[That this House salutes the bravery of the armed forces who served in Afghanistan and records with sorrow the deaths of Guardsman Jamie Shadrake, 1st Battalion Grenadier Guards, aged 20, from Wrexham, Wales, Lance Corporal Matthew David Smith, Corps of Royal Engineers, aged 26, from Aldershot, Lieutenant Andrew Robert Chesterman, 3rd Battalion The Rifles, aged 26, from Guildford, Warrant Officer Class 2 Leonard Perran Thomas, Royal Corps of Signals, aged 44, from Ross-on-Wye, Guardsman Craig Andrew Roderick, 1st Battalion Welsh Guards, aged 22, from Cardiff, Guardsman Apete Saunikalou Ratumaiyale Tuisovurua, 1st Battalion Welsh Guards, aged 28, from Fiji, Corporal Alex Guy, 1st Battalion The Royal Anglian Regiment, aged 37, from St Neots, Cambridgeshire, Lance Corporal James Ashworth, 1st Battalion Grenadier Guards, aged 23, from Kettering, Private Gregg Thomas Stone, 3rd Battalion The Yorkshire Regiment, aged 20, from Yorkshire, Corporal Michael

30 Oct 2014 : Column 421 John Thacker, 1st Battalion The Royal Welsh, aged 27, from Swindon, Wiltshire, Captain Stephen James Healey, 1st Battalion The Royal Welsh, aged 29, from Cardiff, Corporal Brent John McCarthy, Royal Air Force, aged 25, from Priorslee, Telford, Lance Corporal Lee Thomas Davies, 1st Battalion Welsh Guards, aged 27, from Carmarthen, Corporal Andrew Steven Roberts, 23 Pioneer Regiment, The Royal Logistic Corps, aged 32, from Middlesbrough, Private Ratu Manasa Silibaravi, 23 Pioneer Regiment, The Royal Logistic Corps, aged 32, from Fiji, Guardsman Michael Roland, 1st Battalion Grenadier Guards, aged 22, from Worthing and Sapper Connor Ray, 33 Engineer Regiment (Explosive Ordnance Disposal), aged 21, from Newport.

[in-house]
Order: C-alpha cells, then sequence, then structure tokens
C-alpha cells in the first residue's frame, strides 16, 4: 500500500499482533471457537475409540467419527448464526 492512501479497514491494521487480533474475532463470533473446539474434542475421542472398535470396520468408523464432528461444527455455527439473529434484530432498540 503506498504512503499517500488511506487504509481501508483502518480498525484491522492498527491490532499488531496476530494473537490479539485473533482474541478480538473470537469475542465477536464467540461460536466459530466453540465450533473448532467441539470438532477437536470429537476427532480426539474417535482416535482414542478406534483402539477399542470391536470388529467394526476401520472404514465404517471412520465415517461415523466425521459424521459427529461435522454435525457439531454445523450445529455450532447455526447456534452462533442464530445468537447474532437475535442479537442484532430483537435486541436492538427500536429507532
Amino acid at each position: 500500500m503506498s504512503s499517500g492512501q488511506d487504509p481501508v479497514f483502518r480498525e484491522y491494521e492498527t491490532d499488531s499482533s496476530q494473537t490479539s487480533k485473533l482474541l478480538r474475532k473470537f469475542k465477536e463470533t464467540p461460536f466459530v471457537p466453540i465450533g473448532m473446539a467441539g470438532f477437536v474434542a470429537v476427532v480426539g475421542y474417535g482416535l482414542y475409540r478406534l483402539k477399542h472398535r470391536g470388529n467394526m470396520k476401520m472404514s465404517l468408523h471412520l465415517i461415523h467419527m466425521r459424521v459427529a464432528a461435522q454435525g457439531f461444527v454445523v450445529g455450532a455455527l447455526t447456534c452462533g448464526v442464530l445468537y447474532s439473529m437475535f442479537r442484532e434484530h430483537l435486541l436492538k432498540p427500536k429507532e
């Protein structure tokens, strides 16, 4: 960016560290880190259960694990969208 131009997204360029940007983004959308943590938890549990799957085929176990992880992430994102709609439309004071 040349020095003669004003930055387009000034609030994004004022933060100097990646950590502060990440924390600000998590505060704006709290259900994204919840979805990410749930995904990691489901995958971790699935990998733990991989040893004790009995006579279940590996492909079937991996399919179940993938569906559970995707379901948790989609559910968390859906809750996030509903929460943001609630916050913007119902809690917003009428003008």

]